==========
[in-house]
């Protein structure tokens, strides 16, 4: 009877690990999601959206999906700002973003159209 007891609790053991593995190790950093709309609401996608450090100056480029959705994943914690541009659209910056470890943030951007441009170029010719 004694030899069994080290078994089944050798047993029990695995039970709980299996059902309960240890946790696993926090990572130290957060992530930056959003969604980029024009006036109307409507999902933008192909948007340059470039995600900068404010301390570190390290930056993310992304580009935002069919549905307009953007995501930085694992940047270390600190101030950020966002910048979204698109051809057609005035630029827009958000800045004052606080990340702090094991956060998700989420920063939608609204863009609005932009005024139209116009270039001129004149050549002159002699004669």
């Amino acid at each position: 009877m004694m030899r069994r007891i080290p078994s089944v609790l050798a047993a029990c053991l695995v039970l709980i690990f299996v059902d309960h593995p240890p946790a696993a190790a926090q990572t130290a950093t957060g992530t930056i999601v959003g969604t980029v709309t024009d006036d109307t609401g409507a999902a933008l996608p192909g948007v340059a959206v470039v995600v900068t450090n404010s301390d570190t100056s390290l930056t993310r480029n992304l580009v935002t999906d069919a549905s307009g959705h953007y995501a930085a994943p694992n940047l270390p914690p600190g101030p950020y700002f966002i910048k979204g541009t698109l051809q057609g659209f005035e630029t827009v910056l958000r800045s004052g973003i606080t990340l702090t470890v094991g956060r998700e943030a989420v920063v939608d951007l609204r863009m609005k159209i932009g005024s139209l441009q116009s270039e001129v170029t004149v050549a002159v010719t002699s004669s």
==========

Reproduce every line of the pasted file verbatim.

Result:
[in-house]
């Protein structure tokens, strides 16, 4: 009877690990999601959206999906700002973003159209 007891609790053991593995190790950093709309609401996608450090100056480029959705994943914690541009659209910056470890943030951007441009170029010719 004694030899069994080290078994089944050798047993029990695995039970709980299996059902309960240890946790696993926090990572130290957060992530930056959003969604980029024009006036109307409507999902933008192909948007340059470039995600900068404010301390570190390290930056993310992304580009935002069919549905307009953007995501930085694992940047270390600190101030950020966002910048979204698109051809057609005035630029827009958000800045004052606080990340702090094991956060998700989420920063939608609204863009609005932009005024139209116009270039001129004149050549002159002699004669």
């Amino acid at each position: 009877m004694m030899r069994r007891i080290p078994s089944v609790l050798a047993a029990c053991l695995v039970l709980i690990f299996v059902d309960h593995p240890p946790a696993a190790a926090q990572t130290a950093t957060g992530t930056i999601v959003g969604t980029v709309t024009d006036d109307t609401g409507a999902a933008l996608p192909g948007v340059a959206v470039v995600v900068t450090n404010s301390d570190t100056s390290l930056t993310r480029n992304l580009v935002t999906d069919a549905s307009g959705h953007y995501a930085a994943p694992n940047l270390p914690p600190g101030p950020y700002f966002i910048k979204g541009t698109l051809q057609g659209f005035e630029t827009v910056l958000r800045s004052g973003i606080t990340l702090t470890v094991g956060r998700e943030a989420v920063v939608d951007l609204r863009m609005k159209i932009g005024s139209l441009q116009s270039e001129v170029t004149v050549a002159v010719t002699s004669s």